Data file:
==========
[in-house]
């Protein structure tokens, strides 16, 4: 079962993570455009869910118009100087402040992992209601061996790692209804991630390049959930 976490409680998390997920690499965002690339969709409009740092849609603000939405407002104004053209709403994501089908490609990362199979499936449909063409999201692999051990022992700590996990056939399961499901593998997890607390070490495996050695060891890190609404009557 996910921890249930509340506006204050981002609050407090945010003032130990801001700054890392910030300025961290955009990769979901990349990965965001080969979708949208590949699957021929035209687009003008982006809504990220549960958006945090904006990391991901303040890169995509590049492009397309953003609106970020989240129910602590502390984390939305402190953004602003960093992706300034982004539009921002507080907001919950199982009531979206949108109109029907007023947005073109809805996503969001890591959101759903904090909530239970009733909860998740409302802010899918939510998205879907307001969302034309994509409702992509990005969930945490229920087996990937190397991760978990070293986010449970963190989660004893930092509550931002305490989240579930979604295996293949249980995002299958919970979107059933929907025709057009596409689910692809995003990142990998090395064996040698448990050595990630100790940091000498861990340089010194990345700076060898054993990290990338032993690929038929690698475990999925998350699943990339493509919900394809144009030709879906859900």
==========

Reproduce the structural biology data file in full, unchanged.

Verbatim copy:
[in-house]
């Protein structure tokens, strides 16, 4: 079962993570455009869910118009100087402040992992209601061996790692209804991630390049959930 976490409680998390997920690499965002690339969709409009740092849609603000939405407002104004053209709403994501089908490609990362199979499936449909063409999201692999051990022992700590996990056939399961499901593998997890607390070490495996050695060891890190609404009557 996910921890249930509340506006204050981002609050407090945010003032130990801001700054890392910030300025961290955009990769979901990349990965965001080969979708949208590949699957021929035209687009003008982006809504990220549960958006945090904006990391991901303040890169995509590049492009397309953003609106970020989240129910602590502390984390939305402190953004602003960093992706300034982004539009921002507080907001919950199982009531979206949108109109029907007023947005073109809805996503969001890591959101759903904090909530239970009733909860998740409302802010899918939510998205879907307001969302034309994509409702992509990005969930945490229920087996990937190397991760978990070293986010449970963190989660004893930092509550931002305490989240579930979604295996293949249980995002299958919970979107059933929907025709057009596409689910692809995003990142990998090395064996040698448990050595990630100790940091000498861990340089010194990345700076060898054993990290990338032993690929038929690698475990999925998350699943990339493509919900394809144009030709879906859900």